Less than 40 % of the irregular migrants ordered to leave the EU actually return to their home country or a third country. The European Court of Auditors (ECA) has now launched an audit of the EU’s cooperation with third countries on the readmission of irregular migrants.
The auditors will assess whether the suite of measures the European Commission took after 2015 have improved cooperation with priority third countries. Every year since 2008, half a million foreign nationals on average are ordered to leave the EU because they have entered or are staying irregularly.
However, only 38 % return to their country of origin or to the country from which they travelled to the EU. This average drops below 30 % for returns outside Europe.
One of the reasons for the low returns is the difficulty of cooperating with migrants’ countries of origin, say the auditors. “How to deal best with migration is a pressing issue for the EU and its Member States”, said Leo Brincat, the ECA Member leading the audit. ”As the EU’s external auditors, we have recently carried out several audits of the arrangements within the EU on asylum and relocation of migrants.
We will now take a deeper look at their return and readmission to third countries.” In 2015, the Commission published an EU action plan on return, in which it recognised that an effective system of return requires the readmission of irregular migrants to be prioritised in dealings with third countries. In 2016, it introduced the migration partnership framework to foster better cooperation with targeted priority countries of origin and transit, including via visa policy, development aid and diplomatic engagement.
In 2017, it launched a renewed action plan on return, with recommendations on how to make readmission to third countries more effective. To make it easier to implement readmission obligations, the EU has concluded 18 legally binding readmission agreements with third countries. However, third countries may be reluctant to engage in negotiations, mainly due to internal political considerations, since these agreements can be a source of public hostility.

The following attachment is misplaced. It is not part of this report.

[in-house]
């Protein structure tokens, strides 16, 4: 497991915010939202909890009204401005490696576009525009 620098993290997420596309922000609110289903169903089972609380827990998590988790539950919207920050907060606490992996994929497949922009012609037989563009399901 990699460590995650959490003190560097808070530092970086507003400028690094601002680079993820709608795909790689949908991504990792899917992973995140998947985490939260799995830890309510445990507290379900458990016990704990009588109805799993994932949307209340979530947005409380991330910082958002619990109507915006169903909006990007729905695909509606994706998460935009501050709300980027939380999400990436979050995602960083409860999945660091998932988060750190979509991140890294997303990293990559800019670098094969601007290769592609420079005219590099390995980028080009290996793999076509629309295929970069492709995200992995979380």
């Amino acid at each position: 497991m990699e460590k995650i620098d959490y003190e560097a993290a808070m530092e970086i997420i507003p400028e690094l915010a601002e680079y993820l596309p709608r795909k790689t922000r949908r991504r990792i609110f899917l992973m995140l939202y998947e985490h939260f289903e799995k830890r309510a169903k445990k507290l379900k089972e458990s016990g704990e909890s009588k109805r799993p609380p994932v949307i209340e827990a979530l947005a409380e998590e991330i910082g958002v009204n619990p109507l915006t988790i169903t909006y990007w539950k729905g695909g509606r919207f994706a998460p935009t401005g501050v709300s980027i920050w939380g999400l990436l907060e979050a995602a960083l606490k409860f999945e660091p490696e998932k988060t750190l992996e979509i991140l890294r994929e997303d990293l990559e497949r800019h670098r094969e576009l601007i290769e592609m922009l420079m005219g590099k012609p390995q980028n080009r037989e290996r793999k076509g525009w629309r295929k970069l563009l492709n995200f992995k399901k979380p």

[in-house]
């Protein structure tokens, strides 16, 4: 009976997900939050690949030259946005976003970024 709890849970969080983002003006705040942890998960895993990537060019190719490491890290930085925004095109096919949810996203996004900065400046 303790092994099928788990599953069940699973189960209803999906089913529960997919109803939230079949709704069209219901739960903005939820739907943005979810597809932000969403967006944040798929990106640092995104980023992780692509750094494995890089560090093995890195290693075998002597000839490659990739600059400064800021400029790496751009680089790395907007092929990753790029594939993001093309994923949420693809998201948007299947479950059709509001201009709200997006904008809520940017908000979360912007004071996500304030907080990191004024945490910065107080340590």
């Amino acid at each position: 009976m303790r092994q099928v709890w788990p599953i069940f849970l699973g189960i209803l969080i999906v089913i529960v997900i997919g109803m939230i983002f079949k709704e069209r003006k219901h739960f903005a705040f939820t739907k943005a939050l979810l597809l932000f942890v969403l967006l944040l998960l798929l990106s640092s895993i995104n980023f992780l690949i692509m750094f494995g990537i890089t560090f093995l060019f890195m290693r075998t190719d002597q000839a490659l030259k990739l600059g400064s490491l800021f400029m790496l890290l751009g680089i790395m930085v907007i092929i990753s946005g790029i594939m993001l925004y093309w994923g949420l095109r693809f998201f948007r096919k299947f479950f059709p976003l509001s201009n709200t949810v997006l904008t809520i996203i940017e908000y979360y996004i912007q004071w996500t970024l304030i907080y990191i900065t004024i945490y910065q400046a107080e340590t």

Since 2016, the Commission has therefore focused on developing practical cooperation arrangements with them and has put in place several legally non-binding arrangements for return and readmission, which have drawn criticism from the point of view of democratic and judicial accountability. The auditors aim to assess the EU’s progress since 2015 in developing the framework for readmission of irregular migrants to third countries and whether it has been put into practice effectively for priority third countries.
They will examine the negotiating process of EU readmission agreements and arrangements, how priority countries were identified, the Commission’s support and incentives to third countries to improve readmission cooperation, and the sharing of best practices.
Currently there is no clear overview of EU funding for cooperation with third countries on the readmission of migrants. Nevertheless, the auditors have identified around 60 projects linked to the readmission and reintegration of irregular migrants with a total value of €641 million.
They will focus on readmission cooperation with the 10 countries of origin with the highest numbers of non-returned irregular migrants (Syria excluded) and also assess the performance of 20 EU projects linked to the readmission and reintegration of irregular migrants in these countries.